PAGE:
Thursday, January 06, 2011

DUI Appeal of the Day - Drunk Driving Laws and Americans with Disabilities Act

In Bircoll v. Miami-Dade County, 480 F.3d 1072, 34 NDLR P 107, 20 Fla. L. Weekly Fed. C 371 (2007), the defendant was a deaf person, who sued after being wrongfully arrested for DUI. He claimed that the police officer's procedures for arrest and custody violated his rights under the Americans with Disabilities Act (ADA) and the Rehabilitation Act (RA). The appeals court held that:

(1) To take reasonable steps to accommodate the disability of profoundly deaf motorist who had been arrested for driving under the influence (DUI), as required under the Americans with Disabilities Act (ADA), arresting officer had to take appropriate steps to ensure that his communication with motorist was as effective as with other individuals arrested for DUI. Americans with Disabilities Act of 1990, § 202, 42 U.S.C.A. § 12132.
(2) waiting for oral interpreter before taking field sobriety tests was not reasonable modification of police procedures, in which officer who stopped motorist on suspicion of driving under the influence (DUI) had to engage to accommodate motorist's profound deafness;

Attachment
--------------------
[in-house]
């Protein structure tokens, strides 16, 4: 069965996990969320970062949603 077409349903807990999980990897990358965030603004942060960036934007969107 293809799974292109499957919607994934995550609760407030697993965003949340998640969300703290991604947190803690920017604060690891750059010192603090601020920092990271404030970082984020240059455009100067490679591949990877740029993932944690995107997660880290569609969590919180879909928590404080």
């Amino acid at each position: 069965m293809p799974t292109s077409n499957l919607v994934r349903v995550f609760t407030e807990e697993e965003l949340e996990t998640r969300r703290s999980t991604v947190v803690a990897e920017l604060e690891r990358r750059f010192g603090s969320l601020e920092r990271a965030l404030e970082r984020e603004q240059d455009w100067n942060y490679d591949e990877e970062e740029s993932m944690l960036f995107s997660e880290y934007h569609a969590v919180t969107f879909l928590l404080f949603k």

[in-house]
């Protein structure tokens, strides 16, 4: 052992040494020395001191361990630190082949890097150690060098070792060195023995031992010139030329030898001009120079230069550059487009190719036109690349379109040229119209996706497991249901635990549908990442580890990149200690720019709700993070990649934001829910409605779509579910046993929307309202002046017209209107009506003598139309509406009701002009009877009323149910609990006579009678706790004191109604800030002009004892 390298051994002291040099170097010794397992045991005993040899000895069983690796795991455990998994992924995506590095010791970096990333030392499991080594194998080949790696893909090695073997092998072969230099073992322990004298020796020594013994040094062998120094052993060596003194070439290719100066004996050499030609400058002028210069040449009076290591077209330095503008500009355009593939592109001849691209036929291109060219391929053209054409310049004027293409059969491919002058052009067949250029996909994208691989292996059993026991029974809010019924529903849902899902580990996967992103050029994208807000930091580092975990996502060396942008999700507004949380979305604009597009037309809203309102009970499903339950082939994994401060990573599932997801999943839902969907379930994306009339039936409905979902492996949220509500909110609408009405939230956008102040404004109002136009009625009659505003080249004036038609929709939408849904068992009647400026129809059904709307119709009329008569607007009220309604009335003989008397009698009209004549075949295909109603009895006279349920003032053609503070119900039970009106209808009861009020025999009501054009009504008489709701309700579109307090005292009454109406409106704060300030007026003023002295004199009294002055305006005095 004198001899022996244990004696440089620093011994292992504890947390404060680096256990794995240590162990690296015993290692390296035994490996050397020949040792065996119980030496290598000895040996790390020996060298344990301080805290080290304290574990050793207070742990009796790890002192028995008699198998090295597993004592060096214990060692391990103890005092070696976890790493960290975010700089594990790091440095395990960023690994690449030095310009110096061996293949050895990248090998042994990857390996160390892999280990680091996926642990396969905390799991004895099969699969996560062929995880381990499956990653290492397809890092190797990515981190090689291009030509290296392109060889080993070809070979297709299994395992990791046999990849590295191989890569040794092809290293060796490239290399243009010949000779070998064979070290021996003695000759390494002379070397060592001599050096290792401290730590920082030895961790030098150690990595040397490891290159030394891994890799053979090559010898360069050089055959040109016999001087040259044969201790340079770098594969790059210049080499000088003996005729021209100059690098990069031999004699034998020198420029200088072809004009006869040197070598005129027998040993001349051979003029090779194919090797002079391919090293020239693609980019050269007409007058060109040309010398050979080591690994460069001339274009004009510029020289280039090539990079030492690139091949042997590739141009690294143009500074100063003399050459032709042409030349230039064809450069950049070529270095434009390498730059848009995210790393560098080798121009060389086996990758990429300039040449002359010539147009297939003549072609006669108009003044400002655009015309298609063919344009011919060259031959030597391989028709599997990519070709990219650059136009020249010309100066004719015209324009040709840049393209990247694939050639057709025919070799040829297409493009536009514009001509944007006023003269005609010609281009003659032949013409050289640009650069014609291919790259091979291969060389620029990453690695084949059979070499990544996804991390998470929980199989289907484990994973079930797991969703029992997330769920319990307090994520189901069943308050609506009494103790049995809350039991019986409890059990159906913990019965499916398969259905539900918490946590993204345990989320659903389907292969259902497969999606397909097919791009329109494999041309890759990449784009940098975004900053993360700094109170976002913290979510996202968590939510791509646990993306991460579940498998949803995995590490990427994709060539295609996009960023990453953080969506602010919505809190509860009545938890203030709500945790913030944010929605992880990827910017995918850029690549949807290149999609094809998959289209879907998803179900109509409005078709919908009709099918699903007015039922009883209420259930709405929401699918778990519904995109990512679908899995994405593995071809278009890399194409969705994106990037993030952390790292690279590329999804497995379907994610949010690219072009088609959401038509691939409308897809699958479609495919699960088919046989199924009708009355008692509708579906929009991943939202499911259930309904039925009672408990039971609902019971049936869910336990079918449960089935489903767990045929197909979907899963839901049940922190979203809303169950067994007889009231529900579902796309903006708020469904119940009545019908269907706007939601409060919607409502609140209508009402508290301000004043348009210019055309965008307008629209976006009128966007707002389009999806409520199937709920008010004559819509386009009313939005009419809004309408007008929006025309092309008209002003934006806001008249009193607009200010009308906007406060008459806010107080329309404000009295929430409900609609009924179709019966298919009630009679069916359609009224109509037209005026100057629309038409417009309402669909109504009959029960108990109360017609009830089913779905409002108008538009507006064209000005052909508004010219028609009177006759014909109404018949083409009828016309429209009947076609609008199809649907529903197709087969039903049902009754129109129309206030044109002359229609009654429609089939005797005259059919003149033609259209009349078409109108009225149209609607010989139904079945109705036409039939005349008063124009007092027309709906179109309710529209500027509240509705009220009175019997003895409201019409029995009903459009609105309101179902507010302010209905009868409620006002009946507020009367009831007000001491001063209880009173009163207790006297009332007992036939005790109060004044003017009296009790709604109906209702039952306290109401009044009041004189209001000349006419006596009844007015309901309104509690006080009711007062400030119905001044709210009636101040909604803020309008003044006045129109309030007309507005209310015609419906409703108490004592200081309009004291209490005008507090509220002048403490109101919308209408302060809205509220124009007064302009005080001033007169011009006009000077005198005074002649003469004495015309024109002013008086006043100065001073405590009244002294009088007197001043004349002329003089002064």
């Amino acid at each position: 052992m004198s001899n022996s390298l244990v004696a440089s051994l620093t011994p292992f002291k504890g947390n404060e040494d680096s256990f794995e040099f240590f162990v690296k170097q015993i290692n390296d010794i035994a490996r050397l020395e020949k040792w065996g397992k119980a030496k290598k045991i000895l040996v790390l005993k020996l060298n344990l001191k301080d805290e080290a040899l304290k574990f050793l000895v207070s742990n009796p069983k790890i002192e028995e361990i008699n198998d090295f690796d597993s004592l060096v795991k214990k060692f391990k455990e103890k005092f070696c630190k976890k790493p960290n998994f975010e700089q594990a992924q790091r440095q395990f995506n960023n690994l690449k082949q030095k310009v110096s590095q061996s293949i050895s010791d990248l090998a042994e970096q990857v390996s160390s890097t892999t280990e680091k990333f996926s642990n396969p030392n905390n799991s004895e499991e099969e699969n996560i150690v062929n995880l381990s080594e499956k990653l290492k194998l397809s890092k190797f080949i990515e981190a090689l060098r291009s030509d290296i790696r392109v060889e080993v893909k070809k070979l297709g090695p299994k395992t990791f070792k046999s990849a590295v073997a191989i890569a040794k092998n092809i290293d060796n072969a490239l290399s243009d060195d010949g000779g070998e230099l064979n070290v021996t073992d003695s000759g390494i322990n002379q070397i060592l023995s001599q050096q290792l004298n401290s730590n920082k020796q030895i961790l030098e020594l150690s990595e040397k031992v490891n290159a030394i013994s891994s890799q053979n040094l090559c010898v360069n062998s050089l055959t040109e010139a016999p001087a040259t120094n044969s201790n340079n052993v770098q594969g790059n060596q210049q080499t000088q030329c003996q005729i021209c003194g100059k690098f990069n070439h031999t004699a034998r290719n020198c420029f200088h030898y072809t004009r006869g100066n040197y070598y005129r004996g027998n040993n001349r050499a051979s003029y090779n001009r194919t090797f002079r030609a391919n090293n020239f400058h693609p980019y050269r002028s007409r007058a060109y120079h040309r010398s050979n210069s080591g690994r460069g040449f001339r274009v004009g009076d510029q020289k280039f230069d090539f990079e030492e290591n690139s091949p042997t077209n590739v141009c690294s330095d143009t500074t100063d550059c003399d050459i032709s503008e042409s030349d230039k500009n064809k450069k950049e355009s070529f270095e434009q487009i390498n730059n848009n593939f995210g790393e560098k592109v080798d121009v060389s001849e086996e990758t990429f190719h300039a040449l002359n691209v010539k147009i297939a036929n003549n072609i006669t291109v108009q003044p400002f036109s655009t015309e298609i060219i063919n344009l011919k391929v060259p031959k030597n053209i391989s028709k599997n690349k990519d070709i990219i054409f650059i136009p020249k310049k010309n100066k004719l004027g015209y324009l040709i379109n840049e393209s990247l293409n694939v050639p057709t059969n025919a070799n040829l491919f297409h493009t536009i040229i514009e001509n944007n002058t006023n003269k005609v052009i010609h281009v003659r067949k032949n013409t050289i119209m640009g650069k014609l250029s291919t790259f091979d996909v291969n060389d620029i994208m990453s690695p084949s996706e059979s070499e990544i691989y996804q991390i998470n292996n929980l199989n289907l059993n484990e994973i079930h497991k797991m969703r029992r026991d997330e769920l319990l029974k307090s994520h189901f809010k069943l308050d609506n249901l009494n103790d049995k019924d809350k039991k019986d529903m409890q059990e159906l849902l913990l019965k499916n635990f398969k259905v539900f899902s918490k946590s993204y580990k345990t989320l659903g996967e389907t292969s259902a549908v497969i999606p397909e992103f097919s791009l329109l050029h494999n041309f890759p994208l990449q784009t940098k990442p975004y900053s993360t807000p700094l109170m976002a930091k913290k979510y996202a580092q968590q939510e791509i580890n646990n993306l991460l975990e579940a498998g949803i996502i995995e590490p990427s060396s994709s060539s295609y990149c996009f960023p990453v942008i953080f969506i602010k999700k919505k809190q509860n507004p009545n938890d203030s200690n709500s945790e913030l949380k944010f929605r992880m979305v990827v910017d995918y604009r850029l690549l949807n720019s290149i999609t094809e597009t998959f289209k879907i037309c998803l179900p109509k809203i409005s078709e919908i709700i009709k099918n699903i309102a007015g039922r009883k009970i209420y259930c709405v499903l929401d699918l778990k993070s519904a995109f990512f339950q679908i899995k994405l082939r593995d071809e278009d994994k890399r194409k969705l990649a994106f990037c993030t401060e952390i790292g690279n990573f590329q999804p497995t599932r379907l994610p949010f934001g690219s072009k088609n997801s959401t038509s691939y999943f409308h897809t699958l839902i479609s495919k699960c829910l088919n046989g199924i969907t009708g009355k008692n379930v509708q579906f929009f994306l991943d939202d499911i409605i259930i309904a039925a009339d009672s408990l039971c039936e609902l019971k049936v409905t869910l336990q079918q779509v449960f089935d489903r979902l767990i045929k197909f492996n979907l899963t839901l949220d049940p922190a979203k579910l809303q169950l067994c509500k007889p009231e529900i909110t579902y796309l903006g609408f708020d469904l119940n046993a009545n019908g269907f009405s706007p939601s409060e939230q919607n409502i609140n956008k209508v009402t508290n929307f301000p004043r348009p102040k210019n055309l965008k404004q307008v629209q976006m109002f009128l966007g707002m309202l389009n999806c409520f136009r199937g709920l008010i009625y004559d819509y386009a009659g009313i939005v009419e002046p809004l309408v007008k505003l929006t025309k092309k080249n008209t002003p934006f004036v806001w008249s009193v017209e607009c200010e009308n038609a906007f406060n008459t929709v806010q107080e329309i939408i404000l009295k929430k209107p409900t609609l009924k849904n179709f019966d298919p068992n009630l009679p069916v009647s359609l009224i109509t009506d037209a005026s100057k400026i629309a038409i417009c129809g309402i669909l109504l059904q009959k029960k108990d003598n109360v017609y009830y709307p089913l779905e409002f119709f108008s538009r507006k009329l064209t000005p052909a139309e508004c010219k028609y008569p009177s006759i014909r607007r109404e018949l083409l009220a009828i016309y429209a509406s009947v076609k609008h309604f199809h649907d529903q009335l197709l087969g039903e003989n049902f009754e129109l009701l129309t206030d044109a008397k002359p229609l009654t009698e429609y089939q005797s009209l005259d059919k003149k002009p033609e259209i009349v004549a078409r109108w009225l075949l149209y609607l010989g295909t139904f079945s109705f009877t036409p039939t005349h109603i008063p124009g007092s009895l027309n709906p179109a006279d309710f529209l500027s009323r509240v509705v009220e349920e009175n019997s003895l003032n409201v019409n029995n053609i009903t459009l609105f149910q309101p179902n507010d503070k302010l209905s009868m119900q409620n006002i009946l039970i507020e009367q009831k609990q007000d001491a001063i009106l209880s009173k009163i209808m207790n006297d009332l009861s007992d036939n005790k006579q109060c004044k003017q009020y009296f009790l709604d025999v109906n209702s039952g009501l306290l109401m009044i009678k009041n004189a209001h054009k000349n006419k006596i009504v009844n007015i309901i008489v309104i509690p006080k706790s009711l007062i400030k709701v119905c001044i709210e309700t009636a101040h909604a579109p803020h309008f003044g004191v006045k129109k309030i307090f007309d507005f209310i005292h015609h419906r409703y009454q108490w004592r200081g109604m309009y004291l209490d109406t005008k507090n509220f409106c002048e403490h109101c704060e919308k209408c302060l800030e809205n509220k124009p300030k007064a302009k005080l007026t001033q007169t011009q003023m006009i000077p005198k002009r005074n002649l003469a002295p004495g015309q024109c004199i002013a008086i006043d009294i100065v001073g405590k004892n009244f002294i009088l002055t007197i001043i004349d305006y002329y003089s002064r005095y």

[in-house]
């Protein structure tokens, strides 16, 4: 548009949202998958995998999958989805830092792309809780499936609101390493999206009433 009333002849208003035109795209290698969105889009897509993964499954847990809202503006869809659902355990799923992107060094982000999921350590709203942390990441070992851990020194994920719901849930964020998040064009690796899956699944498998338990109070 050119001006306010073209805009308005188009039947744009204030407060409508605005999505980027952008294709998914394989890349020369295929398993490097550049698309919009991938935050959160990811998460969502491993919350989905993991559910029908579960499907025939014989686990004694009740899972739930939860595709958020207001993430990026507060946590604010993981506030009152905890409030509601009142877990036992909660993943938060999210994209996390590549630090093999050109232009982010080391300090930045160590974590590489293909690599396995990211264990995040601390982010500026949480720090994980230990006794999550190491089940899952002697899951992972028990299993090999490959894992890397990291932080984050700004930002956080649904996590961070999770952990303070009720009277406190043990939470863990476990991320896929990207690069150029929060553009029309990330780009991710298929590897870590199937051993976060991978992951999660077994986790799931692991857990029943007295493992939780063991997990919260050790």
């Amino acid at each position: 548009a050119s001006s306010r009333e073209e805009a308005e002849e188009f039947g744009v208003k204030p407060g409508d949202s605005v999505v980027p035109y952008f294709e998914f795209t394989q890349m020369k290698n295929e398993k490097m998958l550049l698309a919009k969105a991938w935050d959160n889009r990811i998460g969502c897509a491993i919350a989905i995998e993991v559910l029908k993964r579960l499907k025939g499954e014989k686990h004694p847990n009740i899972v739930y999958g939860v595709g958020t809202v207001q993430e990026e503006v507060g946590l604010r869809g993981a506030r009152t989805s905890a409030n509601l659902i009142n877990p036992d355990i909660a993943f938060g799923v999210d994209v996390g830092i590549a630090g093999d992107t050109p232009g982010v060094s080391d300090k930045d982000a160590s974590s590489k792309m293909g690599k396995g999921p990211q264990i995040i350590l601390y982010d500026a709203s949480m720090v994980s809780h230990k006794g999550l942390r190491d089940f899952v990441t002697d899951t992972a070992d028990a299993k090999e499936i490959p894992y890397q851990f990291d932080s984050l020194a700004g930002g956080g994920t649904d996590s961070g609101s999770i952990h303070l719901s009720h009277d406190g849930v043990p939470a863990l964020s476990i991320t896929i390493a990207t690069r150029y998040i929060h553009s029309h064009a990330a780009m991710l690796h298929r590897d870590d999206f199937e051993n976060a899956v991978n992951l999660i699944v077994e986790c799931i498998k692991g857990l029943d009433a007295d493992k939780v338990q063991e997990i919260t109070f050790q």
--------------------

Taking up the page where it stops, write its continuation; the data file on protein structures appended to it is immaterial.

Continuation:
(3) Actual communication between police officer and deaf motorist whom he had stopped on suspicion of driving under the influence (DUI) was not so ineffective that oral interpreter was necessary to guarantee that motorist was on equal footing with DUI suspects who were not hearing-impaired, and to protect motorist's rights under the Americans with Disabilities Act (ADA), where motorist admitted that he read lips and usually understood 50% of what was said, where officer, in addition to verbal instructions, gave physical demonstrations, and where motorist understood that he was being asked to perform field sobriety tests and actually tried to perform at least three of those tests; and
(4) Arresting officer took steps reasonably necessary to establish effective communication at police station with the profoundly deaf motorist whom he arrested for driving under the influence (DUI), and did not discriminate against motorist in violation of provision of the Americans with Disabilities Act (ADA), where officer not only read consent form aloud to motorist twice in lighted room to afford him an opportunity to lip read, but provide him with written copy of form, and where motorist acknowledged that he could read English; motorist's own failure to read what officer provided him did not constitute discrimination.
(5) Even assuming that corrections officers failed to accommodate motorist's disability, by requiring him to use ordinary telephone to attempt to communicate his arrest to his girlfriend, this lack of accommodation did not injure motorist or support cause of action under the ADA.

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